Paul accomplished an amazing amount in the approximately 20 years he functioned as a leader. The churches he planted and the letters he wrote have helped shape Western culture. Part of Paul’s ability to accomplish so much is defined in Philippians 3:13: “But one thing I do …”
The book of Acts and Paul’s epistles reveal that he lived a real life in real circumstances with real options to choose from. He, like everyone else, had to decide what to do and what not to do. He obviously made wise choices. He pursued matters that mattered. When options conflicted, he had the ability to choose well. But priorities have to begin with a “But one thing I do.” Without a defining, central Priority, there can be no sensible priorities in leading or in life.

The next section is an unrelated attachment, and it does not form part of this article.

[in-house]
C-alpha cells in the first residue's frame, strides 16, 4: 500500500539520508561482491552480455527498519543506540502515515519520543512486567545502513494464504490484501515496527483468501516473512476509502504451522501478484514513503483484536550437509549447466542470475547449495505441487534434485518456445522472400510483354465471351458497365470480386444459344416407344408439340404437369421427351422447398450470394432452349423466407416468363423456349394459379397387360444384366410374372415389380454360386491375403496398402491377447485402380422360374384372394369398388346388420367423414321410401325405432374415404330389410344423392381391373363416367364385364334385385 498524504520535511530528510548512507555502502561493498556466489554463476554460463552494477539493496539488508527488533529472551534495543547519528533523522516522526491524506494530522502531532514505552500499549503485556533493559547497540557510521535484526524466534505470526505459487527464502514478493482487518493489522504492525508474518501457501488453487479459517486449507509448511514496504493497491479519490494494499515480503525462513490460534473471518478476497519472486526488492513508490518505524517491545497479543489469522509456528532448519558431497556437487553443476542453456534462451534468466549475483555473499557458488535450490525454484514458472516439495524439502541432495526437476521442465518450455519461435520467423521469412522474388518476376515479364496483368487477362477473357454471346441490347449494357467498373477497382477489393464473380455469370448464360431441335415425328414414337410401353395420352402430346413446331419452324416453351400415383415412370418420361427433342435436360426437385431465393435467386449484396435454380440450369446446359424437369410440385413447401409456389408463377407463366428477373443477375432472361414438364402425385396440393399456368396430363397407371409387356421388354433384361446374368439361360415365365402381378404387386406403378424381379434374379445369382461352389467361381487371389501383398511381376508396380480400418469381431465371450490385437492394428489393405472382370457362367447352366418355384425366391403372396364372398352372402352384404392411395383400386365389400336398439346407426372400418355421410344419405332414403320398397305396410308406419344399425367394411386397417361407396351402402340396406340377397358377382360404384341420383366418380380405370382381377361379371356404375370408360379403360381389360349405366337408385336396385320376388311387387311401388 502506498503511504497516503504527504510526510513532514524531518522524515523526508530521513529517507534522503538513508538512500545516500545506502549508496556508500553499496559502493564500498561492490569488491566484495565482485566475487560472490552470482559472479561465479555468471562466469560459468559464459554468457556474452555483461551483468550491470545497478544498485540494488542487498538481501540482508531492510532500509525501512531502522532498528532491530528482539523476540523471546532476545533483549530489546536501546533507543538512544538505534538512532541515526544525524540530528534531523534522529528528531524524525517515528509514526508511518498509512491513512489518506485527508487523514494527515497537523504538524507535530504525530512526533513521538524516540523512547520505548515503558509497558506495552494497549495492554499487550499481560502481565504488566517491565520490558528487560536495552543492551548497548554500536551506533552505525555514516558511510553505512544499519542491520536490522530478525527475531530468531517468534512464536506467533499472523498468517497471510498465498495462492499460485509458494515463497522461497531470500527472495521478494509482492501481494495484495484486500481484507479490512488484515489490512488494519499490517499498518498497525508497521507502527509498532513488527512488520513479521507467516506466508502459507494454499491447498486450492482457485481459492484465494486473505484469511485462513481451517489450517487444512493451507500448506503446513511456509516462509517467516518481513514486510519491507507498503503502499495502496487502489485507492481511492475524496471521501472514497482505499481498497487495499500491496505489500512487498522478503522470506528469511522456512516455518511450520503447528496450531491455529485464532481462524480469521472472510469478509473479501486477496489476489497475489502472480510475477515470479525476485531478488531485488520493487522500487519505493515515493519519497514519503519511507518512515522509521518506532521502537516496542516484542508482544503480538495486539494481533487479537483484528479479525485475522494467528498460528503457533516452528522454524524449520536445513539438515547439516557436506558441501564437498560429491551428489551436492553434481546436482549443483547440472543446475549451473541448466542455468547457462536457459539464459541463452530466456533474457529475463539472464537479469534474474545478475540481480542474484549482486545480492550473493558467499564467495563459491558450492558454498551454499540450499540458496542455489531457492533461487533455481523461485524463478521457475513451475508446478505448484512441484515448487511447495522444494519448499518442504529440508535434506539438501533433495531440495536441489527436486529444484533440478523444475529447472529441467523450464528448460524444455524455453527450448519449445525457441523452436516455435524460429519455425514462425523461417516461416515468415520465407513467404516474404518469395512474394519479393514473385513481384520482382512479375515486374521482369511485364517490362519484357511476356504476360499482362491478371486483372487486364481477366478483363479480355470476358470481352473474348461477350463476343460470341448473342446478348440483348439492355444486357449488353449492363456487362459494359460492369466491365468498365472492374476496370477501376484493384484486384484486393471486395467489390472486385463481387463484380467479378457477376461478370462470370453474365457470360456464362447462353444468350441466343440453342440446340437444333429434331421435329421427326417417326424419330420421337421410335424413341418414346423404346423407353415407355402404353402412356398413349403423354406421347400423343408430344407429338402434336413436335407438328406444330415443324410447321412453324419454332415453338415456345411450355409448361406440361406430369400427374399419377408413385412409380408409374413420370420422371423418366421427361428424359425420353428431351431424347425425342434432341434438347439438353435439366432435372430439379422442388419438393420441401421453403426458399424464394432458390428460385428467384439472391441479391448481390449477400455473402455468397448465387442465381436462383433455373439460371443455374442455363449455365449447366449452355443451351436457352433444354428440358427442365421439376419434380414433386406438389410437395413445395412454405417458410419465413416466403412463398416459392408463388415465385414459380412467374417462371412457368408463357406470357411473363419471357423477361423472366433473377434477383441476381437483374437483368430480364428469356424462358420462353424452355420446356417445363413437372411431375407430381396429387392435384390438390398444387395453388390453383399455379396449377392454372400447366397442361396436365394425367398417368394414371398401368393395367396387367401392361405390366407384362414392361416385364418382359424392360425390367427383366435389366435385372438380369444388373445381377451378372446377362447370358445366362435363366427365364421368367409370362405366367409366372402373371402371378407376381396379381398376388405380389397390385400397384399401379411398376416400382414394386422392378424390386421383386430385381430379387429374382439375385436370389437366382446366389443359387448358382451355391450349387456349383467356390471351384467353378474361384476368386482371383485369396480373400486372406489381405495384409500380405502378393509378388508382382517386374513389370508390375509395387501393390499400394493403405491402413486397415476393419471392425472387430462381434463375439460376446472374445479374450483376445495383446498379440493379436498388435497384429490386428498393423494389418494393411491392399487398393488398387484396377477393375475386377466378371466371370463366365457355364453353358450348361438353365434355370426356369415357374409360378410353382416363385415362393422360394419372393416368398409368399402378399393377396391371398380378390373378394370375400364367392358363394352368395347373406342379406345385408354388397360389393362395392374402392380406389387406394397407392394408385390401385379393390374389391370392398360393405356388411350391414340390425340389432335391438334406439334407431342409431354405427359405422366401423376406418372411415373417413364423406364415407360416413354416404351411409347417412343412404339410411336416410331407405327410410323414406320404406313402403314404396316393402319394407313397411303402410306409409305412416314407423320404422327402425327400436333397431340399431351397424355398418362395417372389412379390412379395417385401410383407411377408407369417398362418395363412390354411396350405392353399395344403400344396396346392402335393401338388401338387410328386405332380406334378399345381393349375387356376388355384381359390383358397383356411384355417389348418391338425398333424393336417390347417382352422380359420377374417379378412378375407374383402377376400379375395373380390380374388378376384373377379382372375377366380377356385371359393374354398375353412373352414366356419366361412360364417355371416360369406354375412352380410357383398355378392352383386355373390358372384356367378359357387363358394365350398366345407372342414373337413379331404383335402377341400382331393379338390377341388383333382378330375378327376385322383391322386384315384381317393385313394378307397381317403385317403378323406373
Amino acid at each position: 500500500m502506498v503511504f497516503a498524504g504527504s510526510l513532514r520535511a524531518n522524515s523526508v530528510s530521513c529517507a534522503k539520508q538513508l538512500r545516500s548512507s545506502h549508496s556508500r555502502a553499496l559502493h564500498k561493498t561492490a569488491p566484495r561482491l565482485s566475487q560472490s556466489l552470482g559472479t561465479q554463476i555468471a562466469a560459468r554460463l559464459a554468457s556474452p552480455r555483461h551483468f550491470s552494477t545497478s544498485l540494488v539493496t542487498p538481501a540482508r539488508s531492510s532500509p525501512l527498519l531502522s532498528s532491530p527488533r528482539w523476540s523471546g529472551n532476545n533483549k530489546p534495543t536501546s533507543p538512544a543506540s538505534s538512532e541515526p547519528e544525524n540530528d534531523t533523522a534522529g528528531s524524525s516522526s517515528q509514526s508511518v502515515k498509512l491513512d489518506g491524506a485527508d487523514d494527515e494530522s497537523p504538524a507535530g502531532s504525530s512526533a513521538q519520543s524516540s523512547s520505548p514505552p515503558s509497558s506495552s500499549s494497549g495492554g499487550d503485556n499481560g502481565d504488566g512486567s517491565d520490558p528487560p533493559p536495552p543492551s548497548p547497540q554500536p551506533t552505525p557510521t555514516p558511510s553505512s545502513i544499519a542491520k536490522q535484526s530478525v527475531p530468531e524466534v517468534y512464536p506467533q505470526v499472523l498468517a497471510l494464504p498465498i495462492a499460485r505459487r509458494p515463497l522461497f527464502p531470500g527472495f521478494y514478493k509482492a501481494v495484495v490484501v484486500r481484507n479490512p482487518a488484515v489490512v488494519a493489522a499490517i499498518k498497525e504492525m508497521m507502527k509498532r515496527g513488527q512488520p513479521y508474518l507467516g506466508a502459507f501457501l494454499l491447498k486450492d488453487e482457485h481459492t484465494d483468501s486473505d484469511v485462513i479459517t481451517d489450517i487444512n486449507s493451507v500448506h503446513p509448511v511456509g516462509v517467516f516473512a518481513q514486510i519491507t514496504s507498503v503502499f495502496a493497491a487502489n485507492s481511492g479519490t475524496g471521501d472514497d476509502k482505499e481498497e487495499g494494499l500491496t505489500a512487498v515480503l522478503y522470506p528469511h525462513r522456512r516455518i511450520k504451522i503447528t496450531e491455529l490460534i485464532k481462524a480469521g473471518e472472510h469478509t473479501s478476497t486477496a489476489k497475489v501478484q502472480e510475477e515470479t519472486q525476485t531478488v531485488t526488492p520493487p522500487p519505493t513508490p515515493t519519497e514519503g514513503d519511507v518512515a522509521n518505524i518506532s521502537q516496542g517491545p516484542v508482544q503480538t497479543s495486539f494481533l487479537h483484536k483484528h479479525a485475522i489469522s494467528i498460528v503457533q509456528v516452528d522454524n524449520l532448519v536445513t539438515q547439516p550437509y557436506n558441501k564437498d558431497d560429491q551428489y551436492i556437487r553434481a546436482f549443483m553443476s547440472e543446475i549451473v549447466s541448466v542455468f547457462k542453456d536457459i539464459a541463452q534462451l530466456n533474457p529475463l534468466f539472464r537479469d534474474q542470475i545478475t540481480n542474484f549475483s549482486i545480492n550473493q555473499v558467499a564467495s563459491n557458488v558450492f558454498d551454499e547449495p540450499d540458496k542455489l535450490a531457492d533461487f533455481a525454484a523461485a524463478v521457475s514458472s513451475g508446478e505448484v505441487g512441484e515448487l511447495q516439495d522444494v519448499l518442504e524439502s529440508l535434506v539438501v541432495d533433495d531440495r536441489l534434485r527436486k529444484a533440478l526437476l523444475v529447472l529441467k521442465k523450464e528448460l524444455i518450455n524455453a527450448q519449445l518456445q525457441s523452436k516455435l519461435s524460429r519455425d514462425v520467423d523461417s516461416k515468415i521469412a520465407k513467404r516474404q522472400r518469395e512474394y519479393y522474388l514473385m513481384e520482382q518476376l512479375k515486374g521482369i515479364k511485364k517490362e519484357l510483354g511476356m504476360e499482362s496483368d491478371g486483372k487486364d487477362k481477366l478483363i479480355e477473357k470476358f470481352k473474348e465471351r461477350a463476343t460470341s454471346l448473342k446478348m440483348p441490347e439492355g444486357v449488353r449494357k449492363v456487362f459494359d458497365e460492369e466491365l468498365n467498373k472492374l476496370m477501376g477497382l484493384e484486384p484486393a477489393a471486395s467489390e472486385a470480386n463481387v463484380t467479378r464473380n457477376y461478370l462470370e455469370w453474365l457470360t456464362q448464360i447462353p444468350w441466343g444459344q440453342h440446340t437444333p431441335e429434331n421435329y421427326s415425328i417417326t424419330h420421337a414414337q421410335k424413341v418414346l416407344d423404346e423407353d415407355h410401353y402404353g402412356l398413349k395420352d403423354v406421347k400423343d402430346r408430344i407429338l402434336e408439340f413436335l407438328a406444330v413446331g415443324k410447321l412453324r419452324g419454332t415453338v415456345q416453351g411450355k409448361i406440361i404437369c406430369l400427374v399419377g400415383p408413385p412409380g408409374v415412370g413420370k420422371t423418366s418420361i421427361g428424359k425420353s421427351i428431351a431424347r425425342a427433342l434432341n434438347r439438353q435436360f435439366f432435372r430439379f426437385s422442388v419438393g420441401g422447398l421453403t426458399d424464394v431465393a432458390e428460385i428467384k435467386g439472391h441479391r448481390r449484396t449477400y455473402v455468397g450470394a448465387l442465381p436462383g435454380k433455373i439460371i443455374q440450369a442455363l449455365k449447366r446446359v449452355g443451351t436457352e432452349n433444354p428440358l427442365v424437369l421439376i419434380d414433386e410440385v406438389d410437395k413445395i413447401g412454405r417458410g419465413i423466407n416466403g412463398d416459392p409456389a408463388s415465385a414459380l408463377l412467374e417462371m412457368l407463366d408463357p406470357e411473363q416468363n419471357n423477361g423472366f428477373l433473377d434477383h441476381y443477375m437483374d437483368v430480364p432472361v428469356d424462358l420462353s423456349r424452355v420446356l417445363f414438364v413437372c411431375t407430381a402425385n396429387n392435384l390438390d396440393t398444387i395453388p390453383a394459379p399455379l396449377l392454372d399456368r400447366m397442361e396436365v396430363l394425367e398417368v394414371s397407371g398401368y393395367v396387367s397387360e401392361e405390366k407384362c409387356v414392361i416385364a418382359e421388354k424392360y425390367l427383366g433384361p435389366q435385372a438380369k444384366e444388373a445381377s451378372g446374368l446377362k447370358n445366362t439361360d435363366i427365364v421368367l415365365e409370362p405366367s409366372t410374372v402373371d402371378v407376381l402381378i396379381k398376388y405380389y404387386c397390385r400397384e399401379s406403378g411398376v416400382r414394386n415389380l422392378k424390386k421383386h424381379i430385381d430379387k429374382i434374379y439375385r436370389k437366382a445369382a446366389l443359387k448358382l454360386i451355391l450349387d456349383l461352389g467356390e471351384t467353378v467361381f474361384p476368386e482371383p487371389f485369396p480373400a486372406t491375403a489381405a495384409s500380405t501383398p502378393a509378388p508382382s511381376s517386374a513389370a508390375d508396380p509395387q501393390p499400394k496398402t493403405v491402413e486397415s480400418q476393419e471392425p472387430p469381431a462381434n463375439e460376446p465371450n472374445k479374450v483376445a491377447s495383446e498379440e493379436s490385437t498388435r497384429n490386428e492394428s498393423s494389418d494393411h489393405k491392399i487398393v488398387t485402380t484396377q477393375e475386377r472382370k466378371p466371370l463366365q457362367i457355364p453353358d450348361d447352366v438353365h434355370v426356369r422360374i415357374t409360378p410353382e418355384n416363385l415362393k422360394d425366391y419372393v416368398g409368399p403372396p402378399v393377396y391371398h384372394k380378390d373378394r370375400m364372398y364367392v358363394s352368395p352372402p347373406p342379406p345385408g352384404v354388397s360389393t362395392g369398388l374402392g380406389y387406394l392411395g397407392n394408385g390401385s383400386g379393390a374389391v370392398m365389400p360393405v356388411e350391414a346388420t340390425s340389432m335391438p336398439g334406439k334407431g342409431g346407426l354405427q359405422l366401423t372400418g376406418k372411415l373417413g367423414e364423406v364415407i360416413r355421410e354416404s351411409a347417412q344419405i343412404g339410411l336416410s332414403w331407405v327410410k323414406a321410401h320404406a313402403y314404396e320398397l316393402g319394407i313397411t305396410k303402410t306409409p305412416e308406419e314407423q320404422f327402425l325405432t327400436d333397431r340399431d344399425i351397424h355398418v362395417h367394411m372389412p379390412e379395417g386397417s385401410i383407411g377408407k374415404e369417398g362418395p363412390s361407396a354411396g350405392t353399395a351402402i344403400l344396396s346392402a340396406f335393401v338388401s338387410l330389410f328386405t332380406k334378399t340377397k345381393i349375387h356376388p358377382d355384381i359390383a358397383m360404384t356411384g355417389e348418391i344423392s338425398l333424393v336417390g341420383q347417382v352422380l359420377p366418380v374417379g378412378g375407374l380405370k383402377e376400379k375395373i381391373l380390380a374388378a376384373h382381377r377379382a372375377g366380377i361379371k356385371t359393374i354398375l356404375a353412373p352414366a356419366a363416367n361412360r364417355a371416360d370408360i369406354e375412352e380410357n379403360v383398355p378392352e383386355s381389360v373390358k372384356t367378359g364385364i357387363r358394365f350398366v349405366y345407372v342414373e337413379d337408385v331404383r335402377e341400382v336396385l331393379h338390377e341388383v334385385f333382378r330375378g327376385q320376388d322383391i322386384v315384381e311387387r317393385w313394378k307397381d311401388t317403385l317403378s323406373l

Life is too complex to live it by lists of priorities. Paul knew what one thing gave definition to his life, and all his priorities grew out of that central focus. Priorities help us say yes and no to things that matter and don’t matter. Far more, having a consuming priority redefines how we say yes and how we live to make that yes a reality.
Phillipians 3:12 Not that I have already obtained this or am already perfect, but I press on to make it my own, because Christ Jesus has made me his own. 13 Brothers, I do not consider that I have made it my own. But one thing I do: forgetting what lies behind and straining forward to what lies ahead, 14I press on toward the goal for the prize of the upward call of God in Christ Jesus.